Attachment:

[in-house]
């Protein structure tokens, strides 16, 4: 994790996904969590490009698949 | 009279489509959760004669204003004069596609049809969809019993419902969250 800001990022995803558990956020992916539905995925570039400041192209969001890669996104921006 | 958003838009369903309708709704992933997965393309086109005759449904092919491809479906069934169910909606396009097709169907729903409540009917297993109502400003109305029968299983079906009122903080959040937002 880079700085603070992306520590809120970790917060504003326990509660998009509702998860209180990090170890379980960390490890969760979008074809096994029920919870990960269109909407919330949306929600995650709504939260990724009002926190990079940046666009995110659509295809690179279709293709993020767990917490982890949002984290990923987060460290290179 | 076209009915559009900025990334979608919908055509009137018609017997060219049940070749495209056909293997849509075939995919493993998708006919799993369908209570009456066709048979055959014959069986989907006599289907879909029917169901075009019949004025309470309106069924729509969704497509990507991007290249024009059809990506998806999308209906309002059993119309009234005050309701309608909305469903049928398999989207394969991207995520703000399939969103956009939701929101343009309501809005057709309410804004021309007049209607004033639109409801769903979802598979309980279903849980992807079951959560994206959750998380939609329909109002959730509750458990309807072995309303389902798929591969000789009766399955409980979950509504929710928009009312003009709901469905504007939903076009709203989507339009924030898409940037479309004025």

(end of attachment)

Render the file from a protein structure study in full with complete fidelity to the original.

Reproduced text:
[in-house]
């Protein structure tokens, strides 16, 4: 994790996904969590490009698949 | 009279489509959760004669204003004069596609049809969809019993419902969250 800001990022995803558990956020992916539905995925570039400041192209969001890669996104921006 | 958003838009369903309708709704992933997965393309086109005759449904092919491809479906069934169910909606396009097709169907729903409540009917297993109502400003109305029968299983079906009122903080959040937002 880079700085603070992306520590809120970790917060504003326990509660998009509702998860209180990090170890379980960390490890969760979008074809096994029920919870990960269109909407919330949306929600995650709504939260990724009002926190990079940046666009995110659509295809690179279709293709993020767990917490982890949002984290990923987060460290290179 | 076209009915559009900025990334979608919908055509009137018609017997060219049940070749495209056909293997849509075939995919493993998708006919799993369908209570009456066709048979055959014959069986989907006599289907879909029917169901075009019949004025309470309106069924729509969704497509990507991007290249024009059809990506998806999308209906309002059993119309009234005050309701309608909305469903049928398999989207394969991207995520703000399939969103956009939701929101343009309501809005057709309410804004021309007049209607004033639109409801769903979802598979309980279903849980992807079951959560994206959750998380939609329909109002959730509750458990309807072995309303389902798929591969000789009766399955409980979950509504929710928009009312003009709901469905504007939903076009709203989507339009924030898409940037479309004025």